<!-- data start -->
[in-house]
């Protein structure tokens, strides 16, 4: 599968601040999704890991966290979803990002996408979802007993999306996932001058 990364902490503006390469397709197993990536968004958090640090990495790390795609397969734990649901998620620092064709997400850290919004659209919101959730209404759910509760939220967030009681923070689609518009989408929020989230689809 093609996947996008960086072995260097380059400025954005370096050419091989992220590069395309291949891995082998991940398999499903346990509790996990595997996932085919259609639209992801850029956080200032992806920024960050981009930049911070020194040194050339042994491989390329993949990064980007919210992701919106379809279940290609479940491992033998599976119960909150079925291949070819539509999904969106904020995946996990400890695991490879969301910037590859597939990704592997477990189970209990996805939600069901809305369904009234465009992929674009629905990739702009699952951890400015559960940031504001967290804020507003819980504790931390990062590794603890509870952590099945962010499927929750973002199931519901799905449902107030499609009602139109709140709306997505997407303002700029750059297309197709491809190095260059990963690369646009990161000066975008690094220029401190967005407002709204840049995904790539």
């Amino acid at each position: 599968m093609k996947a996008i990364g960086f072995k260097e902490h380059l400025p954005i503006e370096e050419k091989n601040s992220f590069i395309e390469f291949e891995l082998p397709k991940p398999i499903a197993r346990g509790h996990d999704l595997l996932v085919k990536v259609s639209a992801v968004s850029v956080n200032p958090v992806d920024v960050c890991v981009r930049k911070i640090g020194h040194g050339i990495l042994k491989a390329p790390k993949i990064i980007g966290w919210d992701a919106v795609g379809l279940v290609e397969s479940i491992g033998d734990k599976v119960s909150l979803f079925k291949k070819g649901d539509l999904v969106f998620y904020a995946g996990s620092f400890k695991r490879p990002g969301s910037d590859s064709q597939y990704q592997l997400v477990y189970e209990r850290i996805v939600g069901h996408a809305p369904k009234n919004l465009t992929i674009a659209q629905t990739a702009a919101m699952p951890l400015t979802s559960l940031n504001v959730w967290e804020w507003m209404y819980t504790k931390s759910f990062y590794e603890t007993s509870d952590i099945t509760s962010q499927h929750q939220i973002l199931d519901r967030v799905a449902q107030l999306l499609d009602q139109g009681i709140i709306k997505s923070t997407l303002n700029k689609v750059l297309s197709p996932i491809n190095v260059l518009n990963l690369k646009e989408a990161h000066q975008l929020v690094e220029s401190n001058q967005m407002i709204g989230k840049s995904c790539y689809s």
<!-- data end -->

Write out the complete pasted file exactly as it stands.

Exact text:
[in-house]
């Protein structure tokens, strides 16, 4: 599968601040999704890991966290979803990002996408979802007993999306996932001058 990364902490503006390469397709197993990536968004958090640090990495790390795609397969734990649901998620620092064709997400850290919004659209919101959730209404759910509760939220967030009681923070689609518009989408929020989230689809 093609996947996008960086072995260097380059400025954005370096050419091989992220590069395309291949891995082998991940398999499903346990509790996990595997996932085919259609639209992801850029956080200032992806920024960050981009930049911070020194040194050339042994491989390329993949990064980007919210992701919106379809279940290609479940491992033998599976119960909150079925291949070819539509999904969106904020995946996990400890695991490879969301910037590859597939990704592997477990189970209990996805939600069901809305369904009234465009992929674009629905990739702009699952951890400015559960940031504001967290804020507003819980504790931390990062590794603890509870952590099945962010499927929750973002199931519901799905449902107030499609009602139109709140709306997505997407303002700029750059297309197709491809190095260059990963690369646009990161000066975008690094220029401190967005407002709204840049995904790539």
């Amino acid at each position: 599968m093609k996947a996008i990364g960086f072995k260097e902490h380059l400025p954005i503006e370096e050419k091989n601040s992220f590069i395309e390469f291949e891995l082998p397709k991940p398999i499903a197993r346990g509790h996990d999704l595997l996932v085919k990536v259609s639209a992801v968004s850029v956080n200032p958090v992806d920024v960050c890991v981009r930049k911070i640090g020194h040194g050339i990495l042994k491989a390329p790390k993949i990064i980007g966290w919210d992701a919106v795609g379809l279940v290609e397969s479940i491992g033998d734990k599976v119960s909150l979803f079925k291949k070819g649901d539509l999904v969106f998620y904020a995946g996990s620092f400890k695991r490879p990002g969301s910037d590859s064709q597939y990704q592997l997400v477990y189970e209990r850290i996805v939600g069901h996408a809305p369904k009234n919004l465009t992929i674009a659209q629905t990739a702009a919101m699952p951890l400015t979802s559960l940031n504001v959730w967290e804020w507003m209404y819980t504790k931390s759910f990062y590794e603890t007993s509870d952590i099945t509760s962010q499927h929750q939220i973002l199931d519901r967030v799905a449902q107030l999306l499609d009602q139109g009681i709140i709306k997505s923070t997407l303002n700029k689609v750059l297309s197709p996932i491809n190095v260059l518009n990963l690369k646009e989408a990161h000066q975008l929020v690094e220029s401190n001058q967005m407002i709204g989230k840049s995904c790539y689809s």